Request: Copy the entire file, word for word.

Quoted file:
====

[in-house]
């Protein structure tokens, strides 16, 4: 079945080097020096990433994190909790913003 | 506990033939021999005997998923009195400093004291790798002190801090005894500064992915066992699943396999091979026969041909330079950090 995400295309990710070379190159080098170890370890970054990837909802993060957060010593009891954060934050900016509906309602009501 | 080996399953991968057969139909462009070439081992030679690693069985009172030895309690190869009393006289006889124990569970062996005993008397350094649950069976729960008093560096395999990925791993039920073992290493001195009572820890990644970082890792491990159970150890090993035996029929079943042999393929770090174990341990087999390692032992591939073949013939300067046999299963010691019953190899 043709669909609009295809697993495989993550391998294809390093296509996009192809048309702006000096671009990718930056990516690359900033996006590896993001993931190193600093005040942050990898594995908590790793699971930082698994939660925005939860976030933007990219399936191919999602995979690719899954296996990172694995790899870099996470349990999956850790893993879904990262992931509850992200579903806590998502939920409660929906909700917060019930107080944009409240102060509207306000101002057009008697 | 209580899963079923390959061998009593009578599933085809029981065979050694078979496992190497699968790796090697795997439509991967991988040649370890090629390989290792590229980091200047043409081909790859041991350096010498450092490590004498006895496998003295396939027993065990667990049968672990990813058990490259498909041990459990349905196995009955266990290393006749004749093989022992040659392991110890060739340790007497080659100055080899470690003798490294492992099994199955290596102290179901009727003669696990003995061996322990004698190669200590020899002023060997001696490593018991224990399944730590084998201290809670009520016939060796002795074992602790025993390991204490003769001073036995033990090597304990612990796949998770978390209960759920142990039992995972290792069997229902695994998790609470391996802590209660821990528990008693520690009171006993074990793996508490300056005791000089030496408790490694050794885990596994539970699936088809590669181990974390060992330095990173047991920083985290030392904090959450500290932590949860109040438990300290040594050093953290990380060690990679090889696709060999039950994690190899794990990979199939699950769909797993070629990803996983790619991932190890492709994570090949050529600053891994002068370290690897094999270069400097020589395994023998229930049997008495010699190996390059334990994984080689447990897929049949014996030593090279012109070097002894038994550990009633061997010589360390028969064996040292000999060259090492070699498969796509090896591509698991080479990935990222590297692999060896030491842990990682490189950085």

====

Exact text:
[in-house]
């Protein structure tokens, strides 16, 4: 079945080097020096990433994190909790913003 | 506990033939021999005997998923009195400093004291790798002190801090005894500064992915066992699943396999091979026969041909330079950090 995400295309990710070379190159080098170890370890970054990837909802993060957060010593009891954060934050900016509906309602009501 | 080996399953991968057969139909462009070439081992030679690693069985009172030895309690190869009393006289006889124990569970062996005993008397350094649950069976729960008093560096395999990925791993039920073992290493001195009572820890990644970082890792491990159970150890090993035996029929079943042999393929770090174990341990087999390692032992591939073949013939300067046999299963010691019953190899 043709669909609009295809697993495989993550391998294809390093296509996009192809048309702006000096671009990718930056990516690359900033996006590896993001993931190193600093005040942050990898594995908590790793699971930082698994939660925005939860976030933007990219399936191919999602995979690719899954296996990172694995790899870099996470349990999956850790893993879904990262992931509850992200579903806590998502939920409660929906909700917060019930107080944009409240102060509207306000101002057009008697 | 209580899963079923390959061998009593009578599933085809029981065979050694078979496992190497699968790796090697795997439509991967991988040649370890090629390989290792590229980091200047043409081909790859041991350096010498450092490590004498006895496998003295396939027993065990667990049968672990990813058990490259498909041990459990349905196995009955266990290393006749004749093989022992040659392991110890060739340790007497080659100055080899470690003798490294492992099994199955290596102290179901009727003669696990003995061996322990004698190669200590020899002023060997001696490593018991224990399944730590084998201290809670009520016939060796002795074992602790025993390991204490003769001073036995033990090597304990612990796949998770978390209960759920142990039992995972290792069997229902695994998790609470391996802590209660821990528990008693520690009171006993074990793996508490300056005791000089030496408790490694050794885990596994539970699936088809590669181990974390060992330095990173047991920083985290030392904090959450500290932590949860109040438990300290040594050093953290990380060690990679090889696709060999039950994690190899794990990979199939699950769909797993070629990803996983790619991932190890492709994570090949050529600053891994002068370290690897094999270069400097020589395994023998229930049997008495010699190996390059334990994984080689447990897929049949014996030593090279012109070097002894038994550990009633061997010589360390028969064996040292000999060259090492070699498969796509090896591509698991080479990935990222590297692999060896030491842990990682490189950085």